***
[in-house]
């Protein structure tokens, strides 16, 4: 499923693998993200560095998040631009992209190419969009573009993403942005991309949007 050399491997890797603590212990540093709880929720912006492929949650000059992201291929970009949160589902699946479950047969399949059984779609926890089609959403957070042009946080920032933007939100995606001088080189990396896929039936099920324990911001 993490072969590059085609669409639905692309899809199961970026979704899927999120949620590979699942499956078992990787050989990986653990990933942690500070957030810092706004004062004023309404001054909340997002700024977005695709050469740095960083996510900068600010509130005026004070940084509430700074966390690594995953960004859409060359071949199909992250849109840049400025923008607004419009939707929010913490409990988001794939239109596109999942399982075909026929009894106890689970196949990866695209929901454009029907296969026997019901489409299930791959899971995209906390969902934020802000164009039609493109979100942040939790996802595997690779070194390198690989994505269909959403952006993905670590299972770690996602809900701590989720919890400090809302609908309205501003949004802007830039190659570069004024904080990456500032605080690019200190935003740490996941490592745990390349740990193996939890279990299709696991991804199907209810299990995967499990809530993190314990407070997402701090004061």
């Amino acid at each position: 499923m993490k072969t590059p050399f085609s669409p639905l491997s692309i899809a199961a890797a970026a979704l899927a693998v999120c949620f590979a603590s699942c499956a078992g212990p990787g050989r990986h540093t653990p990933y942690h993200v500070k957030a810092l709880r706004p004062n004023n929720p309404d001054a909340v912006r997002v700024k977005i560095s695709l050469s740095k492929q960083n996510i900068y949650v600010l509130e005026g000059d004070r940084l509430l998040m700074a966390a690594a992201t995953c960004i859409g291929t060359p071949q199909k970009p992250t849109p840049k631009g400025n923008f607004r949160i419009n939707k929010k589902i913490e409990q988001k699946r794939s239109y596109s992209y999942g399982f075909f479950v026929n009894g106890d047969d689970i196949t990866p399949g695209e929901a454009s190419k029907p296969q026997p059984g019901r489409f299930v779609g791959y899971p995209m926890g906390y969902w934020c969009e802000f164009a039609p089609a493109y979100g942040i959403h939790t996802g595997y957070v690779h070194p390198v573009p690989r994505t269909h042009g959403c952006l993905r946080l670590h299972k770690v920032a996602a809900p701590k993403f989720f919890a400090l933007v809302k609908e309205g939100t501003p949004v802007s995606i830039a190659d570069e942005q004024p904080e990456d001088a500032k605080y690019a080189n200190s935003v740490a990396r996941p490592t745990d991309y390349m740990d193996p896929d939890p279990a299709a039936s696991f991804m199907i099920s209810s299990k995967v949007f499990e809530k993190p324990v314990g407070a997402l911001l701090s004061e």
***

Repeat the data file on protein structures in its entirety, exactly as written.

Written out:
[in-house]
């Protein structure tokens, strides 16, 4: 499923693998993200560095998040631009992209190419969009573009993403942005991309949007 050399491997890797603590212990540093709880929720912006492929949650000059992201291929970009949160589902699946479950047969399949059984779609926890089609959403957070042009946080920032933007939100995606001088080189990396896929039936099920324990911001 993490072969590059085609669409639905692309899809199961970026979704899927999120949620590979699942499956078992990787050989990986653990990933942690500070957030810092706004004062004023309404001054909340997002700024977005695709050469740095960083996510900068600010509130005026004070940084509430700074966390690594995953960004859409060359071949199909992250849109840049400025923008607004419009939707929010913490409990988001794939239109596109999942399982075909026929009894106890689970196949990866695209929901454009029907296969026997019901489409299930791959899971995209906390969902934020802000164009039609493109979100942040939790996802595997690779070194390198690989994505269909959403952006993905670590299972770690996602809900701590989720919890400090809302609908309205501003949004802007830039190659570069004024904080990456500032605080690019200190935003740490996941490592745990390349740990193996939890279990299709696991991804199907209810299990995967499990809530993190314990407070997402701090004061």
């Amino acid at each position: 499923m993490k072969t590059p050399f085609s669409p639905l491997s692309i899809a199961a890797a970026a979704l899927a693998v999120c949620f590979a603590s699942c499956a078992g212990p990787g050989r990986h540093t653990p990933y942690h993200v500070k957030a810092l709880r706004p004062n004023n929720p309404d001054a909340v912006r997002v700024k977005i560095s695709l050469s740095k492929q960083n996510i900068y949650v600010l509130e005026g000059d004070r940084l509430l998040m700074a966390a690594a992201t995953c960004i859409g291929t060359p071949q199909k970009p992250t849109p840049k631009g400025n923008f607004r949160i419009n939707k929010k589902i913490e409990q988001k699946r794939s239109y596109s992209y999942g399982f075909f479950v026929n009894g106890d047969d689970i196949t990866p399949g695209e929901a454009s190419k029907p296969q026997p059984g019901r489409f299930v779609g791959y899971p995209m926890g906390y969902w934020c969009e802000f164009a039609p089609a493109y979100g942040i959403h939790t996802g595997y957070v690779h070194p390198v573009p690989r994505t269909h042009g959403c952006l993905r946080l670590h299972k770690v920032a996602a809900p701590k993403f989720f919890a400090l933007v809302k609908e309205g939100t501003p949004v802007s995606i830039a190659d570069e942005q004024p904080e990456d001088a500032k605080y690019a080189n200190s935003v740490a990396r996941p490592t745990d991309y390349m740990d193996p896929d939890p279990a299709a039936s696991f991804m199907i099920s209810s299990k995967v949007f499990e809530k993190p324990v314990g407070a997402l911001l701090s004061e």